In a nutshell: Coming-of-age neurosis
Popcorn rating: 3.5/5
Submarine, the directorial debut of TV uber-geek Richard Ayoade, isn’t heavy on plot. Neurotic misfit Oliver Tate falls for his classmate Jordana and worries his parents might split up. That’s pretty much it, but executed with such off-kilter, awkward charm that I really didn’t mind.
Craig Roberts makes Oliver, who could easily have been just another Adrian Mole, believable and endearing even when his behaviour is morally questionable. Yasmin Paige as Jordana strikes the right balance between bravado and vulnerability, hiding behind a scowl and a power-bob. There are great supporting roles from Sally Hawkins as Oliver’s brittle mother and Noah Taylor as Lloyd, his depressive Open University lecturer father. Oliver seems far more like Lloyd than he realises, right down to a burgeoning tendency towards depression, and some of their scenes together are among the most touching in the film.
As a comedy, Submarine is low-key – the best lines are pin-sharp passing observations, rather than jokes. Oliver’s sole remark about his mother’s job – that she works in the sort of office where the person who’s having the birthday is the one who provides the cake – tells us everything we need to know about it; his description of his father’s clinical depression is rendered crystal clear by explaining that he ‘just sat there all day drinking hot lemon from the same mug without ever washing it up.’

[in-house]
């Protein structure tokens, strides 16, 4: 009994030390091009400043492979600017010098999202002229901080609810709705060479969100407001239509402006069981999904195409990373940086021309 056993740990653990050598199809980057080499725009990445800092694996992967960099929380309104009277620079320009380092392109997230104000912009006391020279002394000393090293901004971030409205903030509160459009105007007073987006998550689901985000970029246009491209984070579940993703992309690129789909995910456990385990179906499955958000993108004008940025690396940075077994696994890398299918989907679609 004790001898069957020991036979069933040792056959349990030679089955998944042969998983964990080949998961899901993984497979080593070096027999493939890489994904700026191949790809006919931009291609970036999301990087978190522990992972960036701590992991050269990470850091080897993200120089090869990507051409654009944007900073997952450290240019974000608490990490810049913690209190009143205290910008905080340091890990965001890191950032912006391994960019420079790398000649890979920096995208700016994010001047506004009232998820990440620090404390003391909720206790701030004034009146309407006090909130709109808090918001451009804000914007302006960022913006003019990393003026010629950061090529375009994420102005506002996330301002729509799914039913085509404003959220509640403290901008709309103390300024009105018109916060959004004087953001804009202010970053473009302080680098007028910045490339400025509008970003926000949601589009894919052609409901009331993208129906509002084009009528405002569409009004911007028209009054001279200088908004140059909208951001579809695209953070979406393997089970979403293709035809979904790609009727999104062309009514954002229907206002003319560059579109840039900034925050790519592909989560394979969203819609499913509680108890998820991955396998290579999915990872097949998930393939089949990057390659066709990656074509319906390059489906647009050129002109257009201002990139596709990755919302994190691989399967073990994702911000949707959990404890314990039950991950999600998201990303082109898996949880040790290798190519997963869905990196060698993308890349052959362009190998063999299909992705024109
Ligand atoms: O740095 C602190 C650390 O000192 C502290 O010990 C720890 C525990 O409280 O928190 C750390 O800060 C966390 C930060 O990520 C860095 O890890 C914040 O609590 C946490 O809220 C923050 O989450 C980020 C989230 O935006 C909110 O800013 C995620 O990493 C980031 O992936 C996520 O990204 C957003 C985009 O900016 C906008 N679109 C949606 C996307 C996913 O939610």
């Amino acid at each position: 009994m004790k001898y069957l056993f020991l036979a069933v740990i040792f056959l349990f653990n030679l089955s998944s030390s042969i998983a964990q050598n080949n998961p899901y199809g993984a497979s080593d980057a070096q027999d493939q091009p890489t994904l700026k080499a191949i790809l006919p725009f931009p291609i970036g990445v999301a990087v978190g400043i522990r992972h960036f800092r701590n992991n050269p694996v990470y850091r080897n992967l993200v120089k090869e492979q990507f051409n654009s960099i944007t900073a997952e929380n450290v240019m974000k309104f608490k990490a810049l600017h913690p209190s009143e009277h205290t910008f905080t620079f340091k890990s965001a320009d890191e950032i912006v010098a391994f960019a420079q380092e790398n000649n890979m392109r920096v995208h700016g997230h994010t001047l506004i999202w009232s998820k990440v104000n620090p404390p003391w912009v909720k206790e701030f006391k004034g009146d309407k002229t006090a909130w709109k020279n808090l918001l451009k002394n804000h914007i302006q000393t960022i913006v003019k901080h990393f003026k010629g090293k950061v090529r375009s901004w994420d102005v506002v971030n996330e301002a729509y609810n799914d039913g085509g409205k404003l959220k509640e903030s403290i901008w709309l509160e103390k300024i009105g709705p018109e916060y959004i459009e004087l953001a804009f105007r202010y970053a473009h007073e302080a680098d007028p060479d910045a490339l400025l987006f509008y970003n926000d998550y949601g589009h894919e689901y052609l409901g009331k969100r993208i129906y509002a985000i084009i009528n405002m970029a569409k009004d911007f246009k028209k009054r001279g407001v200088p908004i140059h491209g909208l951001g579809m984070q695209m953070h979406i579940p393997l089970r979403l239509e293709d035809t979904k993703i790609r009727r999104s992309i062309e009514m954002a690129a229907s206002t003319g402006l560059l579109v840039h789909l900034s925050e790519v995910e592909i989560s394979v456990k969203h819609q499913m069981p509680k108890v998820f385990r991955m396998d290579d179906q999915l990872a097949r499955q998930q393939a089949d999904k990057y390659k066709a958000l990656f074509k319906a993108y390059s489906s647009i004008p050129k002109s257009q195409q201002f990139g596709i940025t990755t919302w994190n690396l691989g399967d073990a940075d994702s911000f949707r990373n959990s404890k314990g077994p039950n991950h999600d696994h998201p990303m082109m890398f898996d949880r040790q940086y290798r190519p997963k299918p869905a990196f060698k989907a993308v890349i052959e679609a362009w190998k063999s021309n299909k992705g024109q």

My problem with Submarine is that it’s nostalgia that doesn’t know what it’s nostalgic for. There’s a reference to going to see Crocodile Dundee, which would place it in 1986. And sometimes it looks like that. But sometimes it looks like the 70s, all dingy and brown. Sometimes it’s closer to the early 90s.
Ayoade says this was deliberate, that he didn’t want to set it in a specific period. Which is fair enough: who remembers their childhood as it really was anyway? If you’re any older than 30, your memories do look suspiciously like old ciné footage, colour-saturated slides or bleached-out Polaroids, and this is what Submarine looks like too: a scrapbook of photos from different decades jumbled with endless arthouse movie homage in-jokes.
It’s obvious what Ayoade was trying to do with the nostalgia – Oliver more or less spells it out in his voiceover at one point. And sometimes it succeeds. But after 90-odd minutes, the visuals began to grate. Overall, Submarine is thoughtful, gently funny, well-acted and pleasingly unsentimental. It really didn’t need to look like someone playing with the filters on a retro photo iPhone app.